On June 23, the House Ways and Means Subcommittee on Social Security held the eighth in a series of hearings on proposals aimed at protecting and strengthening Social Security. Other hearings covered by WPI took place earlier this year (see The Source, 6/10/05, 5/20/05 and 5/13/05).
In a press advisory announcing the hearing, Chair Jim McCrery (R-LA) stated, “As we consider how personal retirement accounts would strengthen retirement security, we must acknowledge that the proper design of a personal account system is not a mere technical detail. Rather, we must carefully consider key questions on implementation, administration, and public education to ensure workers receive the quality service they deserve, along with low expenses that preserve account balances.”
Social Security Administration (SSA) Deputy Commissioner James Lockhart outlined the administrative aspects of the Bush administration’s proposal to introduce personal accounts into Social Security. Explaining that the proposal would be modeled after the federal Thrift Savings Plan (TSP), he said that the TSP “is a very good, low-cost role model for personal accounts. It has 3.4 million participants and $157 billion of assets under management. It offers 5 investment alternatives including a Treasury bond option and four very low-cost indexed funds, which are invested to replicate the returns of broad market indexes.” Mr. Lockhart said that the personal accounts “could quickly become the largest defined-benefit contribution plan in the world and achieve very large economies of scale,” adding, “Assuming a two-thirds participation rate, the Social Security actuaries project that under the President’s proposal account framework, which phases in personal accounts from 2009 to 2011, there would be about 120 million personal accounts with assets totaling $602 billion (in constant 2004 dollars) at the end of 2015. He explained that a new independent government agency would be created to administer the private accounts, but noted that the SSA “could play a key role in the front-end education, enrollment and contribution phases and potentially in the payout phase. The education process in particular could involve many government agencies building on the Financial Literacy and Education Council as well as businesses and not-for-profits’ ongoing financial education efforts.”
Patrick Purcell of the Congressional Research Service and Francis Cavanaugh, a public finance consultant, weighed the pros and cons of implementing personal accounts based on the Thrift Savings Plan. They both presented similar testimony before the House Financial Services Subcommittee on Domestic and International Monetary Policy, Trade and Technology on May 5 (see The Source, 5/6/05).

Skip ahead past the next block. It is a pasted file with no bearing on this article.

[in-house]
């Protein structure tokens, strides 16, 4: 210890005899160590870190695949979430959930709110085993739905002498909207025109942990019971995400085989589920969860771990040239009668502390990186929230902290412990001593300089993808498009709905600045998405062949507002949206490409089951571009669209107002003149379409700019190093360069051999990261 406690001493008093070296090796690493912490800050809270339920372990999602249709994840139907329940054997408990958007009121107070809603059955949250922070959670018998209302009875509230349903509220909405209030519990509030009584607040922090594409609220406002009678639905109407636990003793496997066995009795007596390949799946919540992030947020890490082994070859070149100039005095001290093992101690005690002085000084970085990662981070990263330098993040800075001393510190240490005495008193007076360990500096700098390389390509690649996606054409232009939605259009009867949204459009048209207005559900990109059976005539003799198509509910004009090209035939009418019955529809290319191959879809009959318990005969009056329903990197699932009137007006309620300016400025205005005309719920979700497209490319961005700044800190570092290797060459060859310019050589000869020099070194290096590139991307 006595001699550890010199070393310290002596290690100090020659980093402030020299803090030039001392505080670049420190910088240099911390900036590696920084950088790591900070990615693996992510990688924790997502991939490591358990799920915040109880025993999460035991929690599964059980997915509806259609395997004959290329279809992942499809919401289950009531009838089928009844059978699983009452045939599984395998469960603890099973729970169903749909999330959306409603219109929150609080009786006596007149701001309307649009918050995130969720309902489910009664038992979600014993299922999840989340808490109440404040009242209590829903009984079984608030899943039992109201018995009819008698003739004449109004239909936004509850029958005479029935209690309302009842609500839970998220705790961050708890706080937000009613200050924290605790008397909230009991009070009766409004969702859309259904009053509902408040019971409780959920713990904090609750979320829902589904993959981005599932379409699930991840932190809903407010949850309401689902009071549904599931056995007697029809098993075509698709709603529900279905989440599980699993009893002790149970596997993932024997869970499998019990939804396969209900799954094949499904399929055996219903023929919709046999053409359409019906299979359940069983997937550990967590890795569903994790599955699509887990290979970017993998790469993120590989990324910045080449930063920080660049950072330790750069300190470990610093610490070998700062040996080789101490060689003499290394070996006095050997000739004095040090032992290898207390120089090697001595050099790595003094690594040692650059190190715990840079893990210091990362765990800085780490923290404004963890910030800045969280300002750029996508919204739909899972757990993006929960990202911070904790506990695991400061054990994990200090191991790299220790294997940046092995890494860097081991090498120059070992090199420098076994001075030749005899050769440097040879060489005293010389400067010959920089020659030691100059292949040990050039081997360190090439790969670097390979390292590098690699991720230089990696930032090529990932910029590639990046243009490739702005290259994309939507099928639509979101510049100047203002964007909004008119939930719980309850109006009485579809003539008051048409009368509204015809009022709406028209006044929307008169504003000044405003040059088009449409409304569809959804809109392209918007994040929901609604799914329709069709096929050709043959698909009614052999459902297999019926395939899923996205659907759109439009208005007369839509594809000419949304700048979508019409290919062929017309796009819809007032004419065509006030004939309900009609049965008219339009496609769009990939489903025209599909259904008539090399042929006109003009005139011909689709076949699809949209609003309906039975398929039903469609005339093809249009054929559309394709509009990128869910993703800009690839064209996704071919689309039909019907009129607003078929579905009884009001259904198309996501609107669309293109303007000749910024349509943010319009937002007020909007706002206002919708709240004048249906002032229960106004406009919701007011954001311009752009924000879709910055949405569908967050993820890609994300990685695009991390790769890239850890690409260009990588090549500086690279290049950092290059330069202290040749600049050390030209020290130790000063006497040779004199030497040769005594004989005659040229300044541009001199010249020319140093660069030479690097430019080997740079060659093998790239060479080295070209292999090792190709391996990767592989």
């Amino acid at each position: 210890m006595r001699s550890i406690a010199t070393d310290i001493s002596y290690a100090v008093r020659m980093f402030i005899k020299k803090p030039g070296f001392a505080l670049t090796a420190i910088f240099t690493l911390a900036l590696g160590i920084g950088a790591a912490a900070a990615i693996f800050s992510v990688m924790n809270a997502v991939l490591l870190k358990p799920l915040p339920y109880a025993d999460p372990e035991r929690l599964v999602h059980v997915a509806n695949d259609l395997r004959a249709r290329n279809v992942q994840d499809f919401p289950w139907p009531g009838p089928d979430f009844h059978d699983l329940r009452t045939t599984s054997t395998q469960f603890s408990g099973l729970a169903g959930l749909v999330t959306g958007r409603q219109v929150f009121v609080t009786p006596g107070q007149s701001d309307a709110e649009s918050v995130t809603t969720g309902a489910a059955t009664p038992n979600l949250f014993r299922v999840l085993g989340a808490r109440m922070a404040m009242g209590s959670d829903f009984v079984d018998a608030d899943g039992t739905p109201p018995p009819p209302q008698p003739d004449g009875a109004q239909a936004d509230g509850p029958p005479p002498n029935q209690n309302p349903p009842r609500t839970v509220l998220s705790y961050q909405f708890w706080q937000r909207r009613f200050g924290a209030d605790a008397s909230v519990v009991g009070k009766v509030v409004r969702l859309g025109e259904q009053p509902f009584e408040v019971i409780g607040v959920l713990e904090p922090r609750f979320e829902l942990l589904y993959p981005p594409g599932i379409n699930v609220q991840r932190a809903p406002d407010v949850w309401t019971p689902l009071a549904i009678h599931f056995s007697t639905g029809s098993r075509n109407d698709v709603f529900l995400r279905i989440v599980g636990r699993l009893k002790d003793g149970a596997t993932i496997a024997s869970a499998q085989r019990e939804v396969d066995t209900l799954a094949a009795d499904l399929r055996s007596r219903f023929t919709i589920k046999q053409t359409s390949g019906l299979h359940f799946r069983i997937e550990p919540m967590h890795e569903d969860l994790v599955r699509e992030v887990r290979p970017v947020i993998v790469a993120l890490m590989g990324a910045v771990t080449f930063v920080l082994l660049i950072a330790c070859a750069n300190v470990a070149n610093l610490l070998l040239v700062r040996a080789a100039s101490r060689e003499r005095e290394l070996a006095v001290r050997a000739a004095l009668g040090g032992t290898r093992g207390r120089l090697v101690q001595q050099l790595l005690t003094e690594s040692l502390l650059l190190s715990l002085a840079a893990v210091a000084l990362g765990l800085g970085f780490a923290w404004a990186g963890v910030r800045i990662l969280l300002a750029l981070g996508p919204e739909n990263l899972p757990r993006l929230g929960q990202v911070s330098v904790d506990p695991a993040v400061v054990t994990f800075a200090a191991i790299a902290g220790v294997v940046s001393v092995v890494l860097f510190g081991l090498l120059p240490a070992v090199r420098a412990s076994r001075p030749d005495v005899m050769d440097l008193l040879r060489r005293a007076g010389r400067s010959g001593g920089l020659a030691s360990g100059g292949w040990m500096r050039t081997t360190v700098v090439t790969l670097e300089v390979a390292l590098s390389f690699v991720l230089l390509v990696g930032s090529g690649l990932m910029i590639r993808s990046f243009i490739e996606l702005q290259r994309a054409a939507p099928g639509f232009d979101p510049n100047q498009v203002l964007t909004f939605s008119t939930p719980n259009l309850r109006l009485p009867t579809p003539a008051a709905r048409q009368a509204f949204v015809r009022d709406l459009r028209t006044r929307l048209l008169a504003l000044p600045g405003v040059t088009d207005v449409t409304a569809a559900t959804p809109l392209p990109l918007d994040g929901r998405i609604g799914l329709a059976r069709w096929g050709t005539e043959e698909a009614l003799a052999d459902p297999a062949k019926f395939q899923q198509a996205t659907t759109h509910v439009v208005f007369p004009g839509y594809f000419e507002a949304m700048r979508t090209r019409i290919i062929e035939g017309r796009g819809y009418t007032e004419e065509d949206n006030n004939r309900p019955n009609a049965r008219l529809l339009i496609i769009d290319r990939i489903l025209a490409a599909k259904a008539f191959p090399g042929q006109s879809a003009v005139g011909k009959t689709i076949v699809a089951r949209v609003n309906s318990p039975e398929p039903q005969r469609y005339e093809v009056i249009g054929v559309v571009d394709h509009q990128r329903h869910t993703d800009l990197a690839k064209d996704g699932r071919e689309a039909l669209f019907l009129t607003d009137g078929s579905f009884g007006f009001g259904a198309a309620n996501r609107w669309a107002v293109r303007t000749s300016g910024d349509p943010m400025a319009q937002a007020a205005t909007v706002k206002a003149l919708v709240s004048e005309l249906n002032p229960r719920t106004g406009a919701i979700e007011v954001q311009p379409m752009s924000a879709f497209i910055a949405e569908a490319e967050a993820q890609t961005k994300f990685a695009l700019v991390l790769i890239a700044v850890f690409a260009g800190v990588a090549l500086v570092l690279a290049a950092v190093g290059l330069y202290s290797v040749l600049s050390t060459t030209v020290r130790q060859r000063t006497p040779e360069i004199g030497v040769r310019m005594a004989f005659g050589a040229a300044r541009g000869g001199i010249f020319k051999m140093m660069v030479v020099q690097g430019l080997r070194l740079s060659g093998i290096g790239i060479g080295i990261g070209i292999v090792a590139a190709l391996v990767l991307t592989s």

Vice President for Family Economic Security at the National Women’s Law Center Joan Entmacher explained how personal accounts would affect women and their families. Noting that Social Security provides monthly benefits on a “gender-neutral basis,” she argued that “if Congress creates private accounts as part of Social Security, it must prohibit gender discrimination in annuities marketed to those with private accounts. An effective prohibition on discrimination will require more than passing legislation; regulatory oversight will be needed to avoid the design and marketing of annuity products specifically to men or women to avoid the effect of the uniform pricing requirement.” Ms. Entmacher also pointed out that “because Social Security spousal benefits are calculated based on the worker’s Social Security benefit, cuts in Social Security benefits for retired workers mean cuts in spousal benefits as well,” adding, “Private account plans may cut spousal benefits twice: first, as part of a general benefit reduction applicable whether or not a worker has chosen to contribute to a private account (even if these cuts are designed to exempt workers with very low earnings, widows with very low incomes may face benefit cuts, because their benefits are based on the record of a worker who had earnings above the minimum level). Second, if a plan cuts benefits specifically for workers who contribute to a private account, benefits for the retired spouse and widow of a worker who contributes to an account are also likely to be cut further.” In addition, Ms. Entmacher expressed her concern regarding the administration’s proposal to allow surviving family members to inherit a worker’s personal account: “If a worker died young and left the account to his widow, would she have immediate access to whatever small amount the account might contain to help support her family and supplement the reduced survivors’ benefits? Or would she have to save them for her own retirement, as several plans propose? With Social Security, a widow is eligible for benefits based on the deceased husband’s work record both while she is raising their children and at retirement but funds in a private account can only be used once.”